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Turkey’s Erdogan shows his iron fist

The Turkish government’s move to detain the former chief of army staff General Ismail Hakki Karadayi for his role in the so-called ‘post-modern coup’ in 1997 against the first Islamist government in Ankara led by Necmettin Erbakan becomes a stunning development. 

To be sure, the decision to go for Karadayi can be attributed one hundred percent to Prime Minister Recep Erdogan. Erdogan is not only asserting the supremacy of civilian rule but is putting the fear of god into the minds of the Turkish Pashas that if ever they dared again to subvert the constitutional rule, there will be a price to pay. 
A big slice of Turkey’s current history is breaking loose and drifting away. Karadayi was a four star general and a legend in his time. He had just retired from the army when I took up my diplomatic assignment as ambassador in Ankara in October 1998. Those were the halcyon days of Turkey’s Pashas
They put Erbakan under house arrest and banned his Islamist Welfare Party — just like that. At the embassy parties in Ankara, when the Pashas strode in, a hushed silence would descend and diplomats would drop their trivial conversations and make a beeline toward them, the ‘powers that be’. 
Indeed, Erdogan himself was facing a 10-month prison sentence at that time in 1998  – all for reciting a poem during a public speech in Siirt in 1997. Apparently, Erdogan (who was the Mayor of Istanbul at that time) recited, “The mosques are our barracks, the domes our helmets, the minarets our bayonets and the faithful our soldiers.”  
By the way, those were lines written by a well-known pan-Turkic poet and activist Ziya Gokalp who lived in the early part of last century and, ironically, was an influential figure in shaping the reforms of Kemal Attaturk. Curiously enough, Gokalp was a staunch Turkish nationalist who rejected Ottomanism and Islamism alike. 
Yet, the Pashas censured Erdogan. The point is, Kemalism very often provided a mere facade behind which the Pashas pursued the corporate interests of the Turkish military — perks, privileges, immunity from parliamentary scrutiny of the military budget, vast holdings in Turkey’s economy, etc. 
Unsurprisingly, Erdogan is going about ruthlessly settling scores with the military. There is a moral here for Pakistan. Imagine, if the present civilian leadership had gone for the jugular veins of Pervez Musharraf, locking him up in a prison cell and putting him on trial for high treason. Pakistan’s all-powerful corps commanders would have understood by now what could happen to them if they acted unconstitutionally by destabilizing an elected government. 
Erdogan is also setting an example for the Middle East, especially for Egypt’s Mohammed Morsi. Erdogan treaded carefully during his first term as prime minister, taking care not to provoke or confront the established political order where the military always behaved as more equal than the civilian leadership.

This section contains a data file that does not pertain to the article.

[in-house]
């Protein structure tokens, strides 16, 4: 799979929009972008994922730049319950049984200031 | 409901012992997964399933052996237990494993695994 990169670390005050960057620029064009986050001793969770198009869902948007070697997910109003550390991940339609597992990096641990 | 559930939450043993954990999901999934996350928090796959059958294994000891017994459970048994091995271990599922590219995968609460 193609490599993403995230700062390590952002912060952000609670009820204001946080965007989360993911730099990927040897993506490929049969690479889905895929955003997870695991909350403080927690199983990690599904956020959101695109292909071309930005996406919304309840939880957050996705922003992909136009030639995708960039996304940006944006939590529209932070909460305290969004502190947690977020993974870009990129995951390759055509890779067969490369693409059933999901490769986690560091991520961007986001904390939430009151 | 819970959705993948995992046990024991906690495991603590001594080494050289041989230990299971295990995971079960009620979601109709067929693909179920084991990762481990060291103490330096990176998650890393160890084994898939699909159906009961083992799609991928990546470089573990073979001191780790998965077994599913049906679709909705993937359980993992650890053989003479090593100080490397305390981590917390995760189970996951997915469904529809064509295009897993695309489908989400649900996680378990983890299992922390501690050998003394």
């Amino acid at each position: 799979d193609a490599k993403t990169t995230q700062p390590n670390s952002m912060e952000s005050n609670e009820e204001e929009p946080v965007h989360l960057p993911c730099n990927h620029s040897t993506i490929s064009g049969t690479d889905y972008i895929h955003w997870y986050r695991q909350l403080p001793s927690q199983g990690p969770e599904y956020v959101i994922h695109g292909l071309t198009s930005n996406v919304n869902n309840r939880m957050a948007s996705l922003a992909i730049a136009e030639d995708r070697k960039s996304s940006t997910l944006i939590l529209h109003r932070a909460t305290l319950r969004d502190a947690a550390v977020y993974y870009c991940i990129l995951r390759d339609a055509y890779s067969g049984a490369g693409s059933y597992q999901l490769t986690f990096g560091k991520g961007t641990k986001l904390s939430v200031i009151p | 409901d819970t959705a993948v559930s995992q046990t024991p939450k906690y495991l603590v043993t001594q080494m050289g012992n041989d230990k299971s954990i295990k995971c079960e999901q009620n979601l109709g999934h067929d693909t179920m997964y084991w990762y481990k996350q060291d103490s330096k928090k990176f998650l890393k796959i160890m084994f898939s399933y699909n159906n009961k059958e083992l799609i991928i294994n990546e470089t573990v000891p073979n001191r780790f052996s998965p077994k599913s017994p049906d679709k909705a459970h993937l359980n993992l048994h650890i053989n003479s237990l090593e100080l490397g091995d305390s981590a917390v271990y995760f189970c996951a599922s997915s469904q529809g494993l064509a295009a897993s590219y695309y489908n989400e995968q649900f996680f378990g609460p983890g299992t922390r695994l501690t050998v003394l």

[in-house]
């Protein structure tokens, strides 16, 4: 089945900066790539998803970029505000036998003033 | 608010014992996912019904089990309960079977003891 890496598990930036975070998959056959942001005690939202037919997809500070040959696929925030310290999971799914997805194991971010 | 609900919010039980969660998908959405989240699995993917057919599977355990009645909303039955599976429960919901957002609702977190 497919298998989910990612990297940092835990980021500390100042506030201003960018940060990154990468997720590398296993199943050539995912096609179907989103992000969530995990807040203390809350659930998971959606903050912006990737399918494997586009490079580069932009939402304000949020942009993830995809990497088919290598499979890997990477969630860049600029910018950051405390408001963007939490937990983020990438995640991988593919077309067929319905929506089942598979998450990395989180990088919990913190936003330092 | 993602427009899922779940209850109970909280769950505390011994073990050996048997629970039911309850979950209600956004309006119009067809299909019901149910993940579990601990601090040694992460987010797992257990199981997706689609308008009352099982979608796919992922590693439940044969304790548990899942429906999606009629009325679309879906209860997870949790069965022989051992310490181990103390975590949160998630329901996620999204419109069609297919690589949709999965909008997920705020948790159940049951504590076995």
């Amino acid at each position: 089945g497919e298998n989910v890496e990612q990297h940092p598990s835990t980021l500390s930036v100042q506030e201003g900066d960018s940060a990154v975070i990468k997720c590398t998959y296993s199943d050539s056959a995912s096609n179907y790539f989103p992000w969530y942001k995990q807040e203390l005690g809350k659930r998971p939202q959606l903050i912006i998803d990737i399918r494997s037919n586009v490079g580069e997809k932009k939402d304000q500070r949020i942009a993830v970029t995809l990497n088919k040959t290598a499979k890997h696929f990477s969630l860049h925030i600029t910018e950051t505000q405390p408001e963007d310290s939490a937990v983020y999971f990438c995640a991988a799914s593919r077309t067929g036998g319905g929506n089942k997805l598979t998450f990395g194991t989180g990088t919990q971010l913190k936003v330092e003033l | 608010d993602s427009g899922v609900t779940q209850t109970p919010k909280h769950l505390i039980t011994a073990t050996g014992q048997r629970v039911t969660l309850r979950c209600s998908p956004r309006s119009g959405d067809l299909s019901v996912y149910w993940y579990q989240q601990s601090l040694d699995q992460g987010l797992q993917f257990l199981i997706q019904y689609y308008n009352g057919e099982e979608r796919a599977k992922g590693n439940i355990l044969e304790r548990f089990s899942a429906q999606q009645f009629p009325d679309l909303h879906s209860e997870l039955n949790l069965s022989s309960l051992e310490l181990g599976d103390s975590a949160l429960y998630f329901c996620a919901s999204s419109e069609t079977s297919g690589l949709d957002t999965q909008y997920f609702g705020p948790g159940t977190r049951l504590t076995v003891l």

Looking back, he was determined not to meet the fate of Erbakan. But then, Erdogan didn’t forget anything; nor was he going to forgive. He has turned out to be an entirely different political personality after winning the parliamentary election in 2011 with a magnificent mandate of 52% of votes. 
With Karadayi’s detention, Erdogan has proclaimed that he has no more reason to be apologetic about his political agenda. He is asserting that Islamism is Turkey’s political reality and Kemalists have to learn to live with it. 
However, Erdogan is also in the process of drafting a new constitution that will transform Turkey into a presidential form of government, and he is intending to become a candidate in the presidential election in 2014. There is no one to match his towering personality on Turkey’s political landscape and his election is all but a foregone conclusion. Now, what kind of a president Erdogan will make? 
There is uneasiness among thoughtful Turks that Erdogan has an authoritarian streak in his personality. The way he has become intolerant toward dissent, his vindictive acts against journalists, etc. have certainly dented his profile as a democrat. 
The paradox is that it is the Turkish military that would have worked as a check and balance on him if he ever became dictatorial. There are indeed many parallels that one can draw with the calculus of power in Egypt. 

Posted in Military, Politics.

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2 Responses

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  1. subhash narayan says

    The problem, precisely, is usurping all the powers. The military did it when they could, and now Erdogan is doing it. The difference? Military wanted to keep the country progressive, liberal, open and looking towards the west. More possibly than not, they did it because that opened the western markets up to the economic interests controlled by the military. Erdogan has so such interests; he is focused more towards gaining the leadership of the middle east, and he knows that cannot happen without first taking leadership of the religion. The last Caliph was Turkish, wasn’t he? (just a tiny thing to remember!)

  2. a z says

    There may be a slip twixt cup and lip.

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